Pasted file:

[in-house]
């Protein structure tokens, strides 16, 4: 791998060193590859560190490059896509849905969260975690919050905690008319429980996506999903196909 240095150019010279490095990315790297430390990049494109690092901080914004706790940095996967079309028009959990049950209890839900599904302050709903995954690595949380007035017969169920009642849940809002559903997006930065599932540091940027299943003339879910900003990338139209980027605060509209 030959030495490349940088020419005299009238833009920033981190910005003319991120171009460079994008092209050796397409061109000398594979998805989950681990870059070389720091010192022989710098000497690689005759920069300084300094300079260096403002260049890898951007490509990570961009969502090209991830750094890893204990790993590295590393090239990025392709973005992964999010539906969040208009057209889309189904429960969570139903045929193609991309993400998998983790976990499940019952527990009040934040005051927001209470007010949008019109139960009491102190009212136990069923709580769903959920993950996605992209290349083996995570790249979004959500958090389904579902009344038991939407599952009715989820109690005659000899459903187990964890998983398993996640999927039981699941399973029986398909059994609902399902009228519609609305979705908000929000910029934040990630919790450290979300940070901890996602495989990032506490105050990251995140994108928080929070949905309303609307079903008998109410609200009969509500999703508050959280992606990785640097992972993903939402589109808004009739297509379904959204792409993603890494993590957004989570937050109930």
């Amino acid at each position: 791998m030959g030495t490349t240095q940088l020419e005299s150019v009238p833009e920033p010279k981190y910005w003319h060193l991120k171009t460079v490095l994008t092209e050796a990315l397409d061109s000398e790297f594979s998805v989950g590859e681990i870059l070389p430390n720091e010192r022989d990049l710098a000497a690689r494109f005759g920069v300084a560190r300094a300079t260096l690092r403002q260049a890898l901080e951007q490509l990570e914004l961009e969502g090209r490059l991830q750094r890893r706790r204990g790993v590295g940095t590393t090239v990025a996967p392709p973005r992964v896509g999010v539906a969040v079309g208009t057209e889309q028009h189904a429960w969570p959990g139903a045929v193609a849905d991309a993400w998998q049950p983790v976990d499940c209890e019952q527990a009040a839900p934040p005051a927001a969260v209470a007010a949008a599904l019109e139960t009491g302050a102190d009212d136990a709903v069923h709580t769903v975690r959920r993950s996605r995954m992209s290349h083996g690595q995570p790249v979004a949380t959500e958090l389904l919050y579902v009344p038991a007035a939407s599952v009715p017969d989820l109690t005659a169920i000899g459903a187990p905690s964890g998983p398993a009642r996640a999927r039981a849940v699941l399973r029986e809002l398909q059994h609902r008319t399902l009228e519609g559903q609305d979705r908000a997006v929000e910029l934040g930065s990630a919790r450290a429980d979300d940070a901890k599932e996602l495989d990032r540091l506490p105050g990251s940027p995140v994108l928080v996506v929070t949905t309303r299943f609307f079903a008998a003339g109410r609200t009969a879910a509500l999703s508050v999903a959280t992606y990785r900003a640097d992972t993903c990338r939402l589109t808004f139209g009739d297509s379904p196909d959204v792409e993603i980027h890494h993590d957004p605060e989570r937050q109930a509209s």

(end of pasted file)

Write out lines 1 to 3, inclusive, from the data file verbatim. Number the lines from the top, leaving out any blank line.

[in-house]
């Protein structure tokens, strides 16, 4: 791998060193590859560190490059896509849905969260975690919050905690008319429980996506999903196909 240095150019010279490095990315790297430390990049494109690092901080914004706790940095996967079309028009959990049950209890839900599904302050709903995954690595949380007035017969169920009642849940809002559903997006930065599932540091940027299943003339879910900003990338139209980027605060509209 030959030495490349940088020419005299009238833009920033981190910005003319991120171009460079994008092209050796397409061109000398594979998805989950681990870059070389720091010192022989710098000497690689005759920069300084300094300079260096403002260049890898951007490509990570961009969502090209991830750094890893204990790993590295590393090239990025392709973005992964999010539906969040208009057209889309189904429960969570139903045929193609991309993400998998983790976990499940019952527990009040934040005051927001209470007010949008019109139960009491102190009212136990069923709580769903959920993950996605992209290349083996995570790249979004959500958090389904579902009344038991939407599952009715989820109690005659000899459903187990964890998983398993996640999927039981699941399973029986398909059994609902399902009228519609609305979705908000929000910029934040990630919790450290979300940070901890996602495989990032506490105050990251995140994108928080929070949905309303609307079903008998109410609200009969509500999703508050959280992606990785640097992972993903939402589109808004009739297509379904959204792409993603890494993590957004989570937050109930």
């Amino acid at each position: 791998m030959g030495t490349t240095q940088l020419e005299s150019v009238p833009e920033p010279k981190y910005w003319h060193l991120k171009t460079v490095l994008t092209e050796a990315l397409d061109s000398e790297f594979s998805v989950g590859e681990i870059l070389p430390n720091e010192r022989d990049l710098a000497a690689r494109f005759g920069v300084a560190r300094a300079t260096l690092r403002q260049a890898l901080e951007q490509l990570e914004l961009e969502g090209r490059l991830q750094r890893r706790r204990g790993v590295g940095t590393t090239v990025a996967p392709p973005r992964v896509g999010v539906a969040v079309g208009t057209e889309q028009h189904a429960w969570p959990g139903a045929v193609a849905d991309a993400w998998q049950p983790v976990d499940c209890e019952q527990a009040a839900p934040p005051a927001a969260v209470a007010a949008a599904l019109e139960t009491g302050a102190d009212d136990a709903v069923h709580t769903v975690r959920r993950s996605r995954m992209s290349h083996g690595q995570p790249v979004a949380t959500e958090l389904l919050y579902v009344p038991a007035a939407s599952v009715p017969d989820l109690t005659a169920i000899g459903a187990p905690s964890g998983p398993a009642r996640a999927r039981a849940v699941l399973r029986e809002l398909q059994h609902r008319t399902l009228e519609g559903q609305d979705r908000a997006v929000e910029l934040g930065s990630a919790r450290a429980d979300d940070a901890k599932e996602l495989d990032r540091l506490p105050g990251s940027p995140v994108l928080v996506v929070t949905t309303r299943f609307f079903a008998a003339g109410r609200t009969a879910a509500l999703s508050v999903a959280t992606y990785r900003a640097d992972t993903c990338r939402l589109t808004f139209g009739d297509s379904p196909d959204v792409e993603i980027h890494h993590d957004p605060e989570r937050q109930a509209s």